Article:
He was trying to fool around. After a few half-hearted attempts, I said no thank you. I wasn’t in the mood. Still, he persisted. Kindly, gently, he persisted. He touched me in all the places I normally like to be touched. And so, falling back into my old patterns of compliance, I surrendered.
I disassociated during, and after, I cried. Did I not want to? he asked. Why hadn’t I said something?
But I HAD said it. Plain and simple, but there: No.
Was it assault? Maybe not, but was it ethically, morally and every other way wrong to ignore my no and proceed as planned? Hell. Fucking. Yes. Because if the roles had been reversed and he’d said no to me (which has happened before) I would not have persisted: I would have respected his decision and left him alone. To do anything else would be unthinkable to me.*
That was it for me, the turning point. When I realized that the story we tell ourselves about sex and women is one of games and scores and conquests. Not a mutual, shared activity with two equally enthusiastic participants.
And the story we tell ourselves about gender roles and power is one of male vs. female, bosses vs. bitches, emotional vs. rational — a thousand lies that add up to one devastating truth: What women think, feel and want does not matter, cannot be trusted as valid.
For me, this story began at the feet of parents, begging them to please calm down. They could have done a million things: left the room; put us to bed; taken a deep breath; or simply sat me down and explained to me that sometimes people get upset, but it doesn’t mean they don’t love you, and it doesn’t mean they are going to hurt you.
That story — that my fear wasn’t real; that my body was lying to me about what felt safe and unsafe — became the framework for how I treated myself. And it is that framework that I must strive to dismantle if I am every to fully realize my right to autonomy.
Changing the story — for women, for kids, for minorities, for LGBT individuals, for the disabled and disenfranchised — begins at home. It begins with allowing others to speak their truth about their experiences.
It baffles me, has always baffled me, that when discussing the plight of women and sexual assault, or minorities and police brutality, or LGBT rights, we so often turn to straight, white, old men for guidance.
What the hell do they know?!? How can they speak with authority for what it is to be a young woman in college or a gay man in the workplace?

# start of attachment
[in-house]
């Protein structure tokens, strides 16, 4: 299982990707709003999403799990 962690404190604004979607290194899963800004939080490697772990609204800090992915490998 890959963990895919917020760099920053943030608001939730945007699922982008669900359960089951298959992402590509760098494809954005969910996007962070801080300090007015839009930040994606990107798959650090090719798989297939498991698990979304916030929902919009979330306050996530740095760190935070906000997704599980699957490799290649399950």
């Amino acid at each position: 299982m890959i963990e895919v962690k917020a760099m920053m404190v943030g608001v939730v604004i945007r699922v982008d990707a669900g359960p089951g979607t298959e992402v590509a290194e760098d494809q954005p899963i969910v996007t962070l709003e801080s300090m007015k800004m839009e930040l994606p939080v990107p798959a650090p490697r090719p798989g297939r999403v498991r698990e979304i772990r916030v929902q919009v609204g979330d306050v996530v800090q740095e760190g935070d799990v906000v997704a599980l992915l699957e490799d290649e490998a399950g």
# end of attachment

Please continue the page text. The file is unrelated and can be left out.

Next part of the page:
When I see groups marching on the streets for an end to police shootings, when I see a girl carrying her dorm bed mattress around campus, when I read about a gay couple suing a cake baker, I think: I get it.
These are wild stunts. They are loud. They are abrasive. What they do for the cause is debatable. But the passion behind them — and the necessity for them — is undeniable.
We march because you did not see us walking quietly by.
We yell because you did not hear us plainly say, ‘Enough.’
We roar our disapproval because our first hundred no’s went unheard. Because nothing less than a shouting, screaming, kicking victim is acknowledged as a victim.
I would love to not be roaring. I would love to calmly state my case and be taken at my word. I would love my motives and competence to decide for myself what is wrong to not be questioned. But we aren’t there yet.
When you can’t go to the cops because you were drinking when you got assaulted, we aren’t there yet.
When you get called a bitch, cunt, whore and worse for speaking up, we aren’t there yet.
When you make less money and hold fewer positions of power because people — including other women — don’t like taking directions from a woman, we’re not there yet.
And when even a nice guy can still not hear your no, we’re not there yet.
I am woman, hear me roar
In numbers too big to ignore
And I know too much to go back an’ pretend
‘Cause I’ve heard it all before
And I’ve been down there on the floor
No one’s ever gonna keep me down again
You can bend but never break me
‘Cause it only serves to make me
More determined to achieve my final goal
And I come back even stronger
Not a novice any longer
‘Cause you’ve deepened the conviction in my soul
I am woman watch me grow
See me standing toe to toe
As I spread my lovin’ arms across the land
But I’m still an embryo
With a long, long way to go
Until I make my brother understand
Oh yes, I am wise
But it’s wisdom born of pain
Yes, I’ve paid the price
But look how much I gained
If I have to, I can face anything
I am strong
I am invincible
I am woman
*I just want to acknowledge that although I do not characterize this unpleasant experience as rape or assault, I do not speak for anyone else or their experiences. If you read this scenario and it feels similar to an assault you experienced, I have no right to decide for you that it wasn’t. This is not a court of law or a criminal proceeding, and in your own healing, only YOU get to define what was OK and what wasn’t.